Britain’s speed demons bring in £54m a year

Britain’s speed demons bring in £54m a year

1.2 million motorists take a speed awareness course each year

Attending a speed awareness course can be just the tonic to address your need for speed. But new figures show parts of the country are getting a rough deal…

Data released by the National Driver Offender Retraining Scheme (NDORS) suggests there’s a “postcode lottery” when it comes to the cost of speed awareness training, and you could be paying up to a third more depending on where you live.

At the discretion of local forces, drivers who are caught speeding for the first time within certain limits of the speed restriction can be offered the option of taking the course or having three penalty points added to their licence and a £100 fine.

There are 1.2 million drivers who take the course each year, raising £54 million for police forces across England and Wales.

Known benefits, variable fees

There can be potentially devastating consequences for motorists who drive too fast.

While no one is disputing the benefits of raising awareness of these consequences, shopping around to avoid being financially penalised is something drivers are not aware they should do, says Steve Gooding, Director of motoring research charity the RAC Foundation.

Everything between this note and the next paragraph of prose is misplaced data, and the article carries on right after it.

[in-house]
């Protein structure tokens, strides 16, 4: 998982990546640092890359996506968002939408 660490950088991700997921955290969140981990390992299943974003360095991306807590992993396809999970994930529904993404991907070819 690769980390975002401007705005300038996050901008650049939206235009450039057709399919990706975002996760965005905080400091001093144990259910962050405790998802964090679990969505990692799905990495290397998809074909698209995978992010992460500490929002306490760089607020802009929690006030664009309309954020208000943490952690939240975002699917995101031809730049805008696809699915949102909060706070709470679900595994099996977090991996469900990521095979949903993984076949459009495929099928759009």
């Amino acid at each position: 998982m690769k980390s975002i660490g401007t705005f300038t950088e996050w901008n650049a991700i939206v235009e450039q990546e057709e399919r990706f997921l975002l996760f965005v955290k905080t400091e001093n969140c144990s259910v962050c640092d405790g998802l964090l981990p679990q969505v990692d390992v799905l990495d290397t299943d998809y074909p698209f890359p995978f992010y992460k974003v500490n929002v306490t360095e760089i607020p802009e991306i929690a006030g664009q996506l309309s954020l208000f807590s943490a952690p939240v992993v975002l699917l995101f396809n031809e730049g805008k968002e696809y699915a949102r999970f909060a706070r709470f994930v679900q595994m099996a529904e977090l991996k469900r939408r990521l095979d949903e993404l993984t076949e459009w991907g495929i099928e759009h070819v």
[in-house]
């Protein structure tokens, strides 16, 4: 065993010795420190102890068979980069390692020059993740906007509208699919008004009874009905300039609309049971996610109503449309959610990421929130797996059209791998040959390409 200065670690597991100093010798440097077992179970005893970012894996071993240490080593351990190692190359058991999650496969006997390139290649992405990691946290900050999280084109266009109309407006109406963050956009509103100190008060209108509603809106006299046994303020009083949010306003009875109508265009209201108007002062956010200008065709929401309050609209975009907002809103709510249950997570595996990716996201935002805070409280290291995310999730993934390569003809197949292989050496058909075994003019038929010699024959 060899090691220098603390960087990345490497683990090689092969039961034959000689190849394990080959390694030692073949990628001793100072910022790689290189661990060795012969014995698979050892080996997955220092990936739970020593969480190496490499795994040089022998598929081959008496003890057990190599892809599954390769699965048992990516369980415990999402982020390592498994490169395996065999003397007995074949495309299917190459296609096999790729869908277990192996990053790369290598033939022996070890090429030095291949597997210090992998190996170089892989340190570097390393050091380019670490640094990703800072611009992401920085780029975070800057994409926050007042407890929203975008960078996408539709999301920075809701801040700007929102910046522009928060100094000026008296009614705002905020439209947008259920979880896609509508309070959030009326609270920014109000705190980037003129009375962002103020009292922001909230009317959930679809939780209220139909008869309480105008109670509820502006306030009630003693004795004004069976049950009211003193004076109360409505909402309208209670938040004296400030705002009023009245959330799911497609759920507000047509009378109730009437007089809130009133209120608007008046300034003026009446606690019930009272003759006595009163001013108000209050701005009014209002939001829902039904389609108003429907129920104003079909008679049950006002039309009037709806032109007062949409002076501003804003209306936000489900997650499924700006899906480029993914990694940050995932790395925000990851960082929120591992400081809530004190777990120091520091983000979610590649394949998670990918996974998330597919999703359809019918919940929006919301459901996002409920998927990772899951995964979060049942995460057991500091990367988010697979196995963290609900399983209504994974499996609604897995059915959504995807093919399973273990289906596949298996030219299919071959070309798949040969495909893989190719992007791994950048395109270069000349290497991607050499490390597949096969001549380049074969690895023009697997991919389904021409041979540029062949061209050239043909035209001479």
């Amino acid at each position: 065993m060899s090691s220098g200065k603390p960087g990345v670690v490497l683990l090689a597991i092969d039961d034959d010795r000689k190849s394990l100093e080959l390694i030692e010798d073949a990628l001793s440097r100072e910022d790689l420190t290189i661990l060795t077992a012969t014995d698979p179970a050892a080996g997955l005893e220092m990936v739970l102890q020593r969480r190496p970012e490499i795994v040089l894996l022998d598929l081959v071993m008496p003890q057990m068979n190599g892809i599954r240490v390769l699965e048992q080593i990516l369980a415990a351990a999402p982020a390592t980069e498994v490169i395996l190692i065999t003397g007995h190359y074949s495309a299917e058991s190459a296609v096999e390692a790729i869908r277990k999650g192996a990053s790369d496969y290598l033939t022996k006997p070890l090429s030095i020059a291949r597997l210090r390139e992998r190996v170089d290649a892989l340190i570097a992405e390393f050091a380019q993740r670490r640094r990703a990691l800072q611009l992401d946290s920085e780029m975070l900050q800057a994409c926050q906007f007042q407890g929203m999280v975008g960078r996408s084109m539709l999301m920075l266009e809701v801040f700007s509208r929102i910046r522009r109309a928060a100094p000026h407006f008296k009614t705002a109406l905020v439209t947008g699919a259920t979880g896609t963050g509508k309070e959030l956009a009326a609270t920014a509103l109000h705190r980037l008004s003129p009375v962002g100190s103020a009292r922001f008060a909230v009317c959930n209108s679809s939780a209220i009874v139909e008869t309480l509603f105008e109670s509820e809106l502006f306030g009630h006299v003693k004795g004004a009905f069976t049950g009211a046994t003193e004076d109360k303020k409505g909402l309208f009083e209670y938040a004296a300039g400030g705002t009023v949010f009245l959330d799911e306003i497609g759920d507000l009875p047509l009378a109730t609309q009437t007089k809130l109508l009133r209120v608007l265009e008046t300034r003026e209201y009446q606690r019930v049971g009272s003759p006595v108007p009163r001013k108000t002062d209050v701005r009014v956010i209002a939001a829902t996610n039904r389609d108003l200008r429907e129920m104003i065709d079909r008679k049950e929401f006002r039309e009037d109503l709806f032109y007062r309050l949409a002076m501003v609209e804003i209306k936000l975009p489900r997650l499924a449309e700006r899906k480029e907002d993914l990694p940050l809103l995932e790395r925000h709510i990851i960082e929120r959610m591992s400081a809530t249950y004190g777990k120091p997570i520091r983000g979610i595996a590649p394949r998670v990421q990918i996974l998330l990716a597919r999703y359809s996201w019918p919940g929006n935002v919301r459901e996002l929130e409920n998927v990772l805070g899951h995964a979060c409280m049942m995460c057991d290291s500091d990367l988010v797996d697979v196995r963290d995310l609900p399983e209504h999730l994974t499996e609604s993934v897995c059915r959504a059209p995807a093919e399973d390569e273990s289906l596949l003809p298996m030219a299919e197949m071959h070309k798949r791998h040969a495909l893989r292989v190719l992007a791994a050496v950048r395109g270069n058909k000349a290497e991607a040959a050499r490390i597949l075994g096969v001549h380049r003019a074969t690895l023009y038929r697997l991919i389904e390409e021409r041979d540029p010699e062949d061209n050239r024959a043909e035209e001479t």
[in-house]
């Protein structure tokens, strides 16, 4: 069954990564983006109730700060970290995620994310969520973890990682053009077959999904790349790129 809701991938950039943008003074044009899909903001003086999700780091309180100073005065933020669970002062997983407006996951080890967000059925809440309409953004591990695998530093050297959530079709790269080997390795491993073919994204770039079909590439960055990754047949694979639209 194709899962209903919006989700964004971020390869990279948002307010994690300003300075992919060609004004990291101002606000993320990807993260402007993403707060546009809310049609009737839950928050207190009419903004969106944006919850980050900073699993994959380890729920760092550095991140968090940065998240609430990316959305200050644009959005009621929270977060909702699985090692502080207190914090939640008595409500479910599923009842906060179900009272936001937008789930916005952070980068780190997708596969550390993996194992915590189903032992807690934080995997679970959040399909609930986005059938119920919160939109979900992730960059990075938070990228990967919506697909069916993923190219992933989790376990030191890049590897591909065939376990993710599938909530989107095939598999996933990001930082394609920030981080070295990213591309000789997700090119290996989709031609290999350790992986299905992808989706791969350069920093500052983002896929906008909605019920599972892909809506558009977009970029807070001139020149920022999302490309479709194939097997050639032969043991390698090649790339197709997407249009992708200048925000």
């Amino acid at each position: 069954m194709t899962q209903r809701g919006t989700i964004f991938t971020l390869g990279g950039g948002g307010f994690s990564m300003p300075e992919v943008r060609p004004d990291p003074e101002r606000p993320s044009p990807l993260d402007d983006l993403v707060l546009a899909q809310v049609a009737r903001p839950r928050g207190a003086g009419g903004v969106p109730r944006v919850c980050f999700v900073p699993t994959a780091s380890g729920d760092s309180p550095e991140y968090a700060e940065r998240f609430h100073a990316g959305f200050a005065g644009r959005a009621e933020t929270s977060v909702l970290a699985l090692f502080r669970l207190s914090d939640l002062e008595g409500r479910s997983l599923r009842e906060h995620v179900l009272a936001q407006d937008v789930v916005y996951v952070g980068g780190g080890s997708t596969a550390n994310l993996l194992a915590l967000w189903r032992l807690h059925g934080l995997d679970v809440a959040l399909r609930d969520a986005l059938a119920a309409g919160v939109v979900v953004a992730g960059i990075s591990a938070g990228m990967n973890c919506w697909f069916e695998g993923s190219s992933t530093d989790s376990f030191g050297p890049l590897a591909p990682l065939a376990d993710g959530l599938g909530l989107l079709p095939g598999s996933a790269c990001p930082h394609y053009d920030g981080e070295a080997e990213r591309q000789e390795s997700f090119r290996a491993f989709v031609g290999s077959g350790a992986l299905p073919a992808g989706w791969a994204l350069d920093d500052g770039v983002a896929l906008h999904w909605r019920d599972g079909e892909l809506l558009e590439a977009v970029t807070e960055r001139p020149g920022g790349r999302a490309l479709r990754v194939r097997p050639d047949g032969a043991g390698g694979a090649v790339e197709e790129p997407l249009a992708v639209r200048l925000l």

The RAC Director said: “Most people attending speed awareness courses sing their praises but what they might not realise is the postcode lottery they face in terms of the costs involved.”

Although NDORS haven’t broken down the figures, the organisation has given some insight into the most and least expensive parts of Britain to take the course.

Figures show if you live in Essex, you can expect to pay £99, which is almost a third (32%) more for the course than speeders in Northampton, that will pay just £75.

“Surely there is no other part of the criminal justice system where fines and penalties vary by as much as a third across the country?,” added Mr Gooding.

A cash cow?

Speed training is provided by private companies on behalf of the police, and is paid for by the offender.

Despite the millions it brings in each year, a spokesman for the National Police Chiefs’ Council (NPCC) says the individual forces do not profit from the courses.

He says the income raised is used to offset the policing costs of tackling drivers who drive too fast.

NDORS is working collaboratively with forces to make sure fees for the training are “transparent and accountable”, the spokesman added.

There’s only one way to avoid paying the costs and penalties for driving too fast, and that’s staying within the speed limits.

Eager to avoid points and fines? Take a look at our guide to the 2017 motoring law changes.

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